Outlander review: Sing me a song of a man who’s being a total jerk


Secrets come to light in “The Deep Heart’s Core,” and Outlander continues its character assassination of Jamie Fraser.

Did James Alexander Malcolm MacKenzie Fraser absolutely lose his mind when he finally met his long-lost daughter in “The Birds & The Bees”? From my perspective, that’s the only logical explanation for his pod person behavior in that episode and the latest, “The Deep Heart’s Core.”

Look, I understand that Jamie is a man of his time, the 18th century, but he’s always been fairly open-minded and progressive. (If he hadn’t been, there’s no way Claire ever would have fallen in love with him.) But all Jamie’s avant-garde wokeness apparently evaporated on the spot the moment Bree introduced herself.

As much as I loved the scene in which Jamie um, unconventionally, shows Brianna that the rape wasn’t her fault, and there was no way she could have fought off her assailant, for most of the episode Jamie carries on the caveman routine from last week. The man from the first few seasons of Outlander — you know, the one who listened to his wife (even though she’s a woman!) and thought things through — wasn’t really present in “The Deep Heart’s Core.”

There’s no other way to put it: Jamie acts like a complete jerk when the whole mess about Roger is revealed. He jumps to the (incredibly dumb) conclusion that Bree “bedded [Roger] from lust” and invented the rape story as a way to explain her pregnancy. “Ye said he’d raped ye of yer virtue,” Jamie says. “I nearly killed the man. To think I was defending your honor…” He doesn’t know the whole story, nor does he let Bree get a word in edgewise. It’s just zero to slut shaming in an instant.

Obviously, this doesn’t do much for his still-new relationship with Brianna. Hurt and humiliated, she slaps her father and informs him another man, not Roger, assaulted her. She also lets Jamie know just how much he’s failed her.

“My father would never have said the things you said to me. He was a good man. You’re nothing but a savage.” Looks like the connection “m’annsachd” and “Da” forged last week will need to be rebuilt.

In case you think I’m being too hard on Jamie, let me add that — even after all the mayhem he incited because he didn’t talk to Claire or Bree before he beat up Roger — he instructs Murtagh to go to Wilmington, find Stephen Bonnet and bring him to Jamie so Jamie can kill him. And, nope, he doesn’t let his wife or his daughter in on this airtight plan. To recap: Jamie acts like a dim brute, provokes his wife and daughter’s extreme ire and then decides to keep doing dim, brutish things.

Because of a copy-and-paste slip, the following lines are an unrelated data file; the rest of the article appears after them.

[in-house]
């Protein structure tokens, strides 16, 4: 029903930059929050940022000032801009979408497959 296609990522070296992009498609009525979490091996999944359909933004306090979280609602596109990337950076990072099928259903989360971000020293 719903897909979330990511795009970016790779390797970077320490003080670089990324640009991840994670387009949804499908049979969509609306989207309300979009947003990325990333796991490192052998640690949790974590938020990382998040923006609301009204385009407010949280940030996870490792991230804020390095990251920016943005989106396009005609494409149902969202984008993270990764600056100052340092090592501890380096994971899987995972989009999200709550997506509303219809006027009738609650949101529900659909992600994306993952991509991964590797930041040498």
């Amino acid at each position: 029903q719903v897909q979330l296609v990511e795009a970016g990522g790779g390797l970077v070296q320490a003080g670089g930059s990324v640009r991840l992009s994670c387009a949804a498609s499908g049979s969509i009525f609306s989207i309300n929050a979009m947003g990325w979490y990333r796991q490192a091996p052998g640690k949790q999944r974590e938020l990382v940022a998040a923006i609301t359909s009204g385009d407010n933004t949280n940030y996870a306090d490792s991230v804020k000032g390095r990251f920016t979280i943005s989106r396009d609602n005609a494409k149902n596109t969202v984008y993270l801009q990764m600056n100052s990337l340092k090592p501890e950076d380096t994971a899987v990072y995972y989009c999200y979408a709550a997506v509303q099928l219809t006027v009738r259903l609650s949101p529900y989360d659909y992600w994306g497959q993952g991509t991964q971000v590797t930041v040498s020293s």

Although she was the wronged party in the blow-up with Jamie, that doesn’t make Brianna immune to questionable decision-making. She considers undergoing an abortion but ultimately decides that, since the baby could technically be Roger’s, she’s going to keep it.

This choice probably wouldn’t feel so disappointing and unearned if TV weren’t so afraid to allow its women characters to get abortions. So many times (Sex and the City, Mad Men, Superstore, Orange Is the New Black, etc.) a series has written in an unplanned pregnancy, and the woman — who usually does not have the resources for a child — thinks about all her options before deciding to have the baby. In other words, pop culture isn’t afraid of the abortion conversation, but it sure is terrified of actually going through with it. I wish Outlander would have had the guts to let young, traumatized, confused, living-in-a-time-that’s-not-her-own Bree decide that, no, she is just not ready to be a mother yet.

But Bree seems adamant about her decision, and she’s even more determined to get Roger back from the Mohawk, to whom Young Ian had sold him after Jamie beat him to a pulp last week. The Frasers get organized and prepare to travel to Upstate New York to track him down, and send pregnant Brianna to Aunt Jocasta’s.

Roger, meanwhile, is walking 10 miles a day without much food or water. By episode’s end, he manages to escape from his captors and stumbles upon a — wait for it — standing stone. That’s the third time-travel portal Outlander has featured so far, for those of you keeping track at home.

It’s unclear whether Roger goes through the stone before the credits roll, but he’s clearly torn. On the one hand, his life is miserable in the 18th century and he’s in possession of two gemstones. On the other, he came for Brianna and wants to leave with her.

Either way, the last three episodes are sure to be a “Gift of the Magi”-esque goose chase. Roger is definitely not going to New York, but Claire, Jamie and Young Ian sure are.

Outlander review: Miscommunication’s the name of the game in ‘The Birds & The Bees’. light. Related Story


  • Stuff that Claire and Bree miss from their own time: cheeseburgers, PB&J sandwiches, aspirin, Led Zeppelin, listening to music whenever they want and toilets that flush.
  • It’s weird Bree is outraged over Ian selling Roger to the Mohawk, but is fine staying at her aunt’s slave plantation.
  • Claire, however, doesn’t want Brianna anywhere near River Run. So why didn’t Murtagh just stay with Bree and Lizzie at Fraser’s Ridge? That seems like the easiest solution.
  • Bree explains 20th-century views on incest to her father: “Can ye no be smitten with cousins in yer time?” “It’s, uh, not encouraged.”
  • Not that it fully sinks in for him, but I’m glad Brianna calls her father out on his nonsense: “You do not get to be more angry than me.”
  • Jamie comes off as a dumb sitcom dad in this exchange with Claire, but it still made me laugh: “You told me you hit a tree.” “No, you said that. I … I just let you believe it.”